"...when one follows a single thread in nature, one finds
it is attached to the rest of the world..."

Calming the effects of stress – with millet mash recipe

by | May 5, 2015 | Blog

One of the main factors involved in all disease is stress – or rather how your body responds to trauma and stressful conditions.

The physical effects of stress:
In a  nutshell, your physical response to any stress or trauma is to coil up, ready to spring into action, whether that’s to fight or to run away. Digestion, reproduction and other non-emergency systems are downgraded in this state of red alert. If the stress or trauma is removed or resolved, you have a good shake/laugh/cry to shake out the tension and get your bodily systems flowing and functioning again.

Alternatively, you get stuck in a slightly frozen state of fear and stay on red alert far longer than your body can easily cope.

Over time, this may put a strain on your nervous system, your hormonal system and your immune system. You may be less able to digest and absorb foods, and so maintain the necessary level of nutrients and energy your body needs to stay healthy and function well. You are also less likely to be able to calm down inflammation in your blood vessels, joints, brain and other tissue. Over time, this all paves the way for a whole range of chronic illnesses, including heart disease, arthritis, asthma, allergies, diabetes, cancer, depression and much more.


The good news: 

You can use food – what you eat, how you prepare it and how you eat it – to help soothe inflammation, melt tension, switch off that red alert and improve how well you digest and absorb the nutrients you need. You can work with an exciting and nourishing diet to counter the effects of stress, and help you to be more robust and resilient in the face of future stresses and traumas.


The even better news:

This is exactly our area of expertise, and we are offering you a 5-night stay on a stunning nature reserve near Rome to come and immerse yourself in what we have to share.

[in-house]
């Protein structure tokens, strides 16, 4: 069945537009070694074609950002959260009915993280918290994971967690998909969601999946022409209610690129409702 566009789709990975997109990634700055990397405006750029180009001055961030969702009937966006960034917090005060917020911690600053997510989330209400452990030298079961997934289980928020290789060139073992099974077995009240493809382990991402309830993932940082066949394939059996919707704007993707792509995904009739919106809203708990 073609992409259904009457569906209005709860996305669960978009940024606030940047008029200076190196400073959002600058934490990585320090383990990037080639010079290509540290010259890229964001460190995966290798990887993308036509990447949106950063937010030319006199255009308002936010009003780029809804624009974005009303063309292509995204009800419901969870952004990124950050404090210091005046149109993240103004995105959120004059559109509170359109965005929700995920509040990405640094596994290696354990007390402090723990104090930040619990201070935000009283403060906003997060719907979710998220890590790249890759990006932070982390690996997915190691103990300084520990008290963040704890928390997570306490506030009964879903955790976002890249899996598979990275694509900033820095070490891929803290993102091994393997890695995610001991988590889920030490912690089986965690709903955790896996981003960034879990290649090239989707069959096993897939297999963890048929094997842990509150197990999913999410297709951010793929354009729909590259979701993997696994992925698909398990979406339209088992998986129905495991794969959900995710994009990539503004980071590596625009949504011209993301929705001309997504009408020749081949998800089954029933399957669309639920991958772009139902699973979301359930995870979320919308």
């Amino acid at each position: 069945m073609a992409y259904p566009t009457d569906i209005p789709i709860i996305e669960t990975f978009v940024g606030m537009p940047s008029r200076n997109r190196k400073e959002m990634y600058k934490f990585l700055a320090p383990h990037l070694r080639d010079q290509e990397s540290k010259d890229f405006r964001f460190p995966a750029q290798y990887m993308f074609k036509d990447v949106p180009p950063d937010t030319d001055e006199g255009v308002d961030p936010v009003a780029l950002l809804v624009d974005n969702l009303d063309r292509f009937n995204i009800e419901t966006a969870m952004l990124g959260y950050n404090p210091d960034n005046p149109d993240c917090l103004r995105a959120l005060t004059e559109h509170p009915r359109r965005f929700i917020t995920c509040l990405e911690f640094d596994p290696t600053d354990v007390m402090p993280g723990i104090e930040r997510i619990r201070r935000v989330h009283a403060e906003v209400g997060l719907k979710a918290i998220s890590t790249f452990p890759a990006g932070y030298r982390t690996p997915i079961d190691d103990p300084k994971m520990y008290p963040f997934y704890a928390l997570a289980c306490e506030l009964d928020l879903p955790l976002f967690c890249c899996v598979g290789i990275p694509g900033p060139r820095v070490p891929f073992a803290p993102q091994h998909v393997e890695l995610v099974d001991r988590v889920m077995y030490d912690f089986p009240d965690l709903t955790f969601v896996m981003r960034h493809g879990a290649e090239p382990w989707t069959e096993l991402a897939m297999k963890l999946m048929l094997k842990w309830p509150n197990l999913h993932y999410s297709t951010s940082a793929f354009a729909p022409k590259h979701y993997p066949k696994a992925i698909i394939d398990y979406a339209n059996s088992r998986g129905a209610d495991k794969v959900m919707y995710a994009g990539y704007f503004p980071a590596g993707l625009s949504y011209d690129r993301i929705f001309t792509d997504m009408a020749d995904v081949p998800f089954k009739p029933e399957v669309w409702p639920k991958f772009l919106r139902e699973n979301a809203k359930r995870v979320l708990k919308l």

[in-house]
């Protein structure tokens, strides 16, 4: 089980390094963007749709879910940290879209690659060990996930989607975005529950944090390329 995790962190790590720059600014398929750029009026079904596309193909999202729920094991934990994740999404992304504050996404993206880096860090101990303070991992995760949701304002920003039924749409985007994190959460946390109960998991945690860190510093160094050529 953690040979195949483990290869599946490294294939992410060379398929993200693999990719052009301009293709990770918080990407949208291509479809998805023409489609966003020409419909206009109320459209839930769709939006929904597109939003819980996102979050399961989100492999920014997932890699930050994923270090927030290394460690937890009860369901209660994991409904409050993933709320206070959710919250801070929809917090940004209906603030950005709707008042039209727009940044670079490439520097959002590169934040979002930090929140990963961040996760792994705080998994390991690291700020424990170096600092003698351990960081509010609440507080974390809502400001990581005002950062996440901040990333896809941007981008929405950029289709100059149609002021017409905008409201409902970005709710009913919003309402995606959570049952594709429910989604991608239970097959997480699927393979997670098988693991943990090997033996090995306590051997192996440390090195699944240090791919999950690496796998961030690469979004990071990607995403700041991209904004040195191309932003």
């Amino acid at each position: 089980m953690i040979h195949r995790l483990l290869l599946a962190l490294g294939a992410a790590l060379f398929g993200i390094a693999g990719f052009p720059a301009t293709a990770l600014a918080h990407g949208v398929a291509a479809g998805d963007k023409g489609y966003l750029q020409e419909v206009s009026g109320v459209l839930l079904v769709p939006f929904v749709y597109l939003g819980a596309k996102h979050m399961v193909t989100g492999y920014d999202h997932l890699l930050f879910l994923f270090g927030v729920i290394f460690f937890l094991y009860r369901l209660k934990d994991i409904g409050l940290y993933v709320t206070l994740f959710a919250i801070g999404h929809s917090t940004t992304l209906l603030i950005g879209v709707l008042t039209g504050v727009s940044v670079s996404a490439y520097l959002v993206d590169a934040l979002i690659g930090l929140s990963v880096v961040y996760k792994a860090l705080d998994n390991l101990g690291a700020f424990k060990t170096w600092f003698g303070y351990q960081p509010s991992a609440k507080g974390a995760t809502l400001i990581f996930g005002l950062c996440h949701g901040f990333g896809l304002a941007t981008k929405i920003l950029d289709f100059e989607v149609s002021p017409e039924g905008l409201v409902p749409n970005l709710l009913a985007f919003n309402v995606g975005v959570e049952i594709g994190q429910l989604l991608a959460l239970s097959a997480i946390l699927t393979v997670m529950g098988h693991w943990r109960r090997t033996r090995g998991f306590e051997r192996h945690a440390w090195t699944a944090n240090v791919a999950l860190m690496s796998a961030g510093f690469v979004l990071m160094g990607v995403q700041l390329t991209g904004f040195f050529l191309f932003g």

Kirsten Chick and Hayley North have combined decades of experience to bring you a holistic Cookery & Nutrition Course that aims to nourish you on every level, deepen your awareness of what you need and take home skills and practices you can use for the rest of your life.

And if you are a complementary health practitioner or a cook/chef, you can also gain points for your Continuing Professional Development (25 points validated by FNTP).

The course is from July 7th-12 and we still have a few spaces left – so book now!


Simple tips for easing stress

1. Keep it simple – the food you eat, the life you lead, the amount you try to cram into each day/week

2. Keep breathing – you don’t have to make a big deal out of it, just let the air in, and let it out again. Smell the springtime flowers; breathe a sigh of pleasure and relief.

3. Keep hydrated – aim for around 2 litres of warm or room temperature water daily (maybe 1/2 a litre 4 times a day). Reduce squash, fizzy drinks, teas, coffees and alcohol. Include soups and fresh salads.


Hayley’s Millet Mash recipe

This recipe may sound boring but we promise you, it tastes divine! This is a nourishing dish of millet slow cooked with vegetables until soft and creamy, that can easily be adapted depending on what produce is available or what kind of flavour you are looking for. Ultimately it is a simple dish – honest, wholesome, hearty yet light and satisfying.

Although this recipe benefits from the time taken to soak the millet, use home made stock and to slow cook the dish with frequent stirring, it is a one-pot stress free recipe, involving only the chopping of the veg.